Meanwhile Corbin Hiar (iWatch News) reports Senator Charles Grassley is calling for an audit of the VA's travel funds as a result "of $80 million spent on travel last year by the Department of Veterans Affaris after a senior official billed the government nearly $131,000 for his weekly commute to Washington, D.C."

With that and so much more going on -- including multiple wars -- it's really pathetic that The Nation magazine has done a 'sports' issue. If hairy back thinks he's proven sports is not a distraction with that awful issue, he fails to grasp that the issue is an indictment of the left and of exactly how out of touch the magazine is with America. If you're a political magazine, try being political. The Nation can't hit hard on the wars -- wouldn't want to hurt their beloved Barry -- so they put together a junk issue that is not elevated by the fact that they include contributions by Noam Chomsky and Jane Mayer among others. All that does is remind that for years talented writers wasted their craft and any talent doing similar crap for Playboy magazine. Next up, The Nation Goes To The Beach! With a shocking pictorial featuring Eric Alterman and Betsy Reed in a 'sexy' photo shoot while John Nichols contributes a hard hitting piece on how to get sand out of your swimsuit and personal crevices and Katrina vanden Heuvel explores the dilemma of to wax or not to wax in a lengthy essay entitled "Women of Eastern Europe Vs The French Cut Bikini: Who Really Wins In This Culture War?"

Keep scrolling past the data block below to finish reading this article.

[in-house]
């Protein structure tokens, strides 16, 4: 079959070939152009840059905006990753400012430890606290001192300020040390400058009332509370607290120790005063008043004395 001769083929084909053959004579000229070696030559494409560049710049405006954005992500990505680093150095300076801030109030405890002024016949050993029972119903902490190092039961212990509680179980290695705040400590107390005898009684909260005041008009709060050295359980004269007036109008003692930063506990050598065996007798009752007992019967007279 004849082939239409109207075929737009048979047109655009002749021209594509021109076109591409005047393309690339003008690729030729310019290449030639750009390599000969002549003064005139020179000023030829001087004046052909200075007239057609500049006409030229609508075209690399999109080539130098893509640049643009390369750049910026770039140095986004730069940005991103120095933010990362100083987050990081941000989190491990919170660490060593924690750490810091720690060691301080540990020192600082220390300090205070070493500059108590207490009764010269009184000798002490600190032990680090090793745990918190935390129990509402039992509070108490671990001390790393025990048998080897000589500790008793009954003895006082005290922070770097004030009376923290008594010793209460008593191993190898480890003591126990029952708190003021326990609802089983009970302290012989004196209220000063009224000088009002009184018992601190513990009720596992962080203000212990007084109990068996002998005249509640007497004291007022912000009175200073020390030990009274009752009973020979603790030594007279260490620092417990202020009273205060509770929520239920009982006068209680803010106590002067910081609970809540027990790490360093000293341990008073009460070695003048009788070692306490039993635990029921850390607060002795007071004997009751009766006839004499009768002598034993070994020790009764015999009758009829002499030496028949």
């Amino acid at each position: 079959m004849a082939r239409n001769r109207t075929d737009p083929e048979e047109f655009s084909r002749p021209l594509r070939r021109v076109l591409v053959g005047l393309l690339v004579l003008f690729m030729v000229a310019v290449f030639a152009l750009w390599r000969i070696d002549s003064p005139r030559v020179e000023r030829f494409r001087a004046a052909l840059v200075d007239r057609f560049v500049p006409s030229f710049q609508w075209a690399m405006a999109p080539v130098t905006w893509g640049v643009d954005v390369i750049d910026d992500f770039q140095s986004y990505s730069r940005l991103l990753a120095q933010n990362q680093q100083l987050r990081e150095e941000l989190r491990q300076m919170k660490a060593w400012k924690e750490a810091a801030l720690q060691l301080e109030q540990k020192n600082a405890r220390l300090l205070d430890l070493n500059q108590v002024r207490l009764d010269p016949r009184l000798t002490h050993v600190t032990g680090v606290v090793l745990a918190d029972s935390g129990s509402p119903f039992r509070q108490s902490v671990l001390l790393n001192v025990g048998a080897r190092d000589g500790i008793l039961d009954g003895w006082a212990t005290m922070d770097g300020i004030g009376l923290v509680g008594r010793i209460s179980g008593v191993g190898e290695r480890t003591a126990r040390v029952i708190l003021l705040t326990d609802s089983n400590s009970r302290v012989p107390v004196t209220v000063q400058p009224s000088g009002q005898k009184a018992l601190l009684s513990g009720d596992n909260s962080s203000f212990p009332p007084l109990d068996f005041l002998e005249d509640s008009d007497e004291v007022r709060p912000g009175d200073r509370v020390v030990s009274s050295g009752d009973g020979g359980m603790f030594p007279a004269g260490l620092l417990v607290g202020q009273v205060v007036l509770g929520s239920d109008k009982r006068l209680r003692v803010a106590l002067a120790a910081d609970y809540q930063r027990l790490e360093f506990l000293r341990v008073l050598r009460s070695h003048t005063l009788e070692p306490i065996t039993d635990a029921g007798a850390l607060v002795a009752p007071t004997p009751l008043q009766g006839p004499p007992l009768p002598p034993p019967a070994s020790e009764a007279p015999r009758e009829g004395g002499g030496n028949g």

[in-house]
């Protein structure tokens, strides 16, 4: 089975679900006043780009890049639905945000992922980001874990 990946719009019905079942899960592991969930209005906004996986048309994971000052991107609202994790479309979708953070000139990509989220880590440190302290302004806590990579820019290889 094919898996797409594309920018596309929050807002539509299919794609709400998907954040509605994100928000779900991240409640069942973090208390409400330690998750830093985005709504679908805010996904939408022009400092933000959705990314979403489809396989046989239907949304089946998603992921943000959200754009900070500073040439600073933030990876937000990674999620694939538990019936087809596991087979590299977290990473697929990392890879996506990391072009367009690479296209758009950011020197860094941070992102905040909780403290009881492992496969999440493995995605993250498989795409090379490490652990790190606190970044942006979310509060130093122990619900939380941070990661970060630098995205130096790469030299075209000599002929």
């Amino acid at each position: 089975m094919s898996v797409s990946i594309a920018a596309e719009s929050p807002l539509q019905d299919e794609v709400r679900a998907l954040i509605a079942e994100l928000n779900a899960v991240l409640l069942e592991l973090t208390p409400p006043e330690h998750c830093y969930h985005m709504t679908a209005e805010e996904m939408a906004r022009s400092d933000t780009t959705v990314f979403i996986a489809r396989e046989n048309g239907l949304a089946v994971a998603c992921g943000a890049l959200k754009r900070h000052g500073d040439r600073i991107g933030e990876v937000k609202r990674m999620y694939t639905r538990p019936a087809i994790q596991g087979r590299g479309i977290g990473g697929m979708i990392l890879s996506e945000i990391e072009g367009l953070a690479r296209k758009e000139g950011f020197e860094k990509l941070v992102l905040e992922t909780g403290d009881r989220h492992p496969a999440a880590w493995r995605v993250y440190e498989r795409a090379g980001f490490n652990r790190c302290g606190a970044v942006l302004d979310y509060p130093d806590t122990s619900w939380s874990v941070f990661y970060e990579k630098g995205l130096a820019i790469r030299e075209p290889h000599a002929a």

The following community sites -- plus Adam vs The Man, and Watching America -- updated last night and this morning:

Iraq Veterans Against the Wars notes:

In Washington D.C. on October 7th, we will be marking this commemoration of the Global War on Terror with a unique forum, War Voices, which will bring together people directly impacted by U.S. militarism and the U.S. war economy with ally groups, as well as writers, musicians, and artists. Through story-telling, workshops, discussions, and cultural performances, we will build our power as a movement by meeting one another, building relationships that will inspire us for the long haul, envisioning new directions for the future, and planting the seeds for structures of mutual support and solidarity that will allow us to create a demilitarized world. We will be providing a live webcast of the forum in D.C. for those who are unable to join us for the event. At the forum, we also hope to premiere new digital media featuring Afghan organizations talking about their work.